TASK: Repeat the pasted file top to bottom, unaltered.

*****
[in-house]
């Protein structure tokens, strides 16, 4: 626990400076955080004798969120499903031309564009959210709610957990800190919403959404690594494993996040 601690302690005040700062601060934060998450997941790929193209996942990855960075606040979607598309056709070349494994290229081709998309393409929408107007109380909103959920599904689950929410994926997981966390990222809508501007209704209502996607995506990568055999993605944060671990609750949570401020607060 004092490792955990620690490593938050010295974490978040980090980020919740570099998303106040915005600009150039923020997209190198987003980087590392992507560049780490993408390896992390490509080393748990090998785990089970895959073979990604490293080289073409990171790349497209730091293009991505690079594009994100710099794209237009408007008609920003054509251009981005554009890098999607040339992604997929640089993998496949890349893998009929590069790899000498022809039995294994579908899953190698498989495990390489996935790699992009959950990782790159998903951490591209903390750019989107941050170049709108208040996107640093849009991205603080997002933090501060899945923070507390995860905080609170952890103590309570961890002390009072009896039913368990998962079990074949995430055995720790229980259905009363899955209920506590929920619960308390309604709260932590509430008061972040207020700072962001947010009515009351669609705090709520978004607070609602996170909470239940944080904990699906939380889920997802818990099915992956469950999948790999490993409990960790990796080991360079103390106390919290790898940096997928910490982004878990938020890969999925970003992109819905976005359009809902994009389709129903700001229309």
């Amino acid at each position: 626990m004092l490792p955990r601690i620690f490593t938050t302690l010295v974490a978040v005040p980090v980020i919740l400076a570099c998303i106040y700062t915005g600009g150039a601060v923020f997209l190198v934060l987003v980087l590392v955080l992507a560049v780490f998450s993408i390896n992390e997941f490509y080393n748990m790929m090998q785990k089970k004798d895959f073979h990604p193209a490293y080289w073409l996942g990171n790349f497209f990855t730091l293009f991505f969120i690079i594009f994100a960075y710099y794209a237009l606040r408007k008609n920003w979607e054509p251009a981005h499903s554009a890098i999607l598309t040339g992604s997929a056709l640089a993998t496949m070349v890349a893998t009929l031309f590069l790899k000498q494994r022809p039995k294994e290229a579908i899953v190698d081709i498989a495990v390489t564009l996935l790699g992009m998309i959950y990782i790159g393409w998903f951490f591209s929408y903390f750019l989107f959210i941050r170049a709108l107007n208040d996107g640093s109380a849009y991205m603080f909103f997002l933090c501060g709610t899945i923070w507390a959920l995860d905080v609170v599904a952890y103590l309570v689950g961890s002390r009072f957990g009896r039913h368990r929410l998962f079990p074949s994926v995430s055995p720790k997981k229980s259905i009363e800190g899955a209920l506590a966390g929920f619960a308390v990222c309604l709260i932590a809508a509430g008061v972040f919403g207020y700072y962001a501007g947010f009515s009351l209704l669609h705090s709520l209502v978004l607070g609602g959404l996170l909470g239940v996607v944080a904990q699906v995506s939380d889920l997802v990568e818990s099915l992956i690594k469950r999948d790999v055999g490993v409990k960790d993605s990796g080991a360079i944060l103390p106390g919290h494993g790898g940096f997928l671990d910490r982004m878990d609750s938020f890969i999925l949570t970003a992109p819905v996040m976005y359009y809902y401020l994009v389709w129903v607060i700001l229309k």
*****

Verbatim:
[in-house]
């Protein structure tokens, strides 16, 4: 626990400076955080004798969120499903031309564009959210709610957990800190919403959404690594494993996040 601690302690005040700062601060934060998450997941790929193209996942990855960075606040979607598309056709070349494994290229081709998309393409929408107007109380909103959920599904689950929410994926997981966390990222809508501007209704209502996607995506990568055999993605944060671990609750949570401020607060 004092490792955990620690490593938050010295974490978040980090980020919740570099998303106040915005600009150039923020997209190198987003980087590392992507560049780490993408390896992390490509080393748990090998785990089970895959073979990604490293080289073409990171790349497209730091293009991505690079594009994100710099794209237009408007008609920003054509251009981005554009890098999607040339992604997929640089993998496949890349893998009929590069790899000498022809039995294994579908899953190698498989495990390489996935790699992009959950990782790159998903951490591209903390750019989107941050170049709108208040996107640093849009991205603080997002933090501060899945923070507390995860905080609170952890103590309570961890002390009072009896039913368990998962079990074949995430055995720790229980259905009363899955209920506590929920619960308390309604709260932590509430008061972040207020700072962001947010009515009351669609705090709520978004607070609602996170909470239940944080904990699906939380889920997802818990099915992956469950999948790999490993409990960790990796080991360079103390106390919290790898940096997928910490982004878990938020890969999925970003992109819905976005359009809902994009389709129903700001229309």
């Amino acid at each position: 626990m004092l490792p955990r601690i620690f490593t938050t302690l010295v974490a978040v005040p980090v980020i919740l400076a570099c998303i106040y700062t915005g600009g150039a601060v923020f997209l190198v934060l987003v980087l590392v955080l992507a560049v780490f998450s993408i390896n992390e997941f490509y080393n748990m790929m090998q785990k089970k004798d895959f073979h990604p193209a490293y080289w073409l996942g990171n790349f497209f990855t730091l293009f991505f969120i690079i594009f994100a960075y710099y794209a237009l606040r408007k008609n920003w979607e054509p251009a981005h499903s554009a890098i999607l598309t040339g992604s997929a056709l640089a993998t496949m070349v890349a893998t009929l031309f590069l790899k000498q494994r022809p039995k294994e290229a579908i899953v190698d081709i498989a495990v390489t564009l996935l790699g992009m998309i959950y990782i790159g393409w998903f951490f591209s929408y903390f750019l989107f959210i941050r170049a709108l107007n208040d996107g640093s109380a849009y991205m603080f909103f997002l933090c501060g709610t899945i923070w507390a959920l995860d905080v609170v599904a952890y103590l309570v689950g961890s002390r009072f957990g009896r039913h368990r929410l998962f079990p074949s994926v995430s055995p720790k997981k229980s259905i009363e800190g899955a209920l506590a966390g929920f619960a308390v990222c309604l709260i932590a809508a509430g008061v972040f919403g207020y700072y962001a501007g947010f009515s009351l209704l669609h705090s709520l209502v978004l607070g609602g959404l996170l909470g239940v996607v944080a904990q699906v995506s939380d889920l997802v990568e818990s099915l992956i690594k469950r999948d790999v055999g490993v409990k960790d993605s990796g080991a360079i944060l103390p106390g919290h494993g790898g940096f997928l671990d910490r982004m878990d609750s938020f890969i999925l949570t970003a992109p819905v996040m976005y359009y809902y401020l994009v389709w129903v607060i700001l229309k």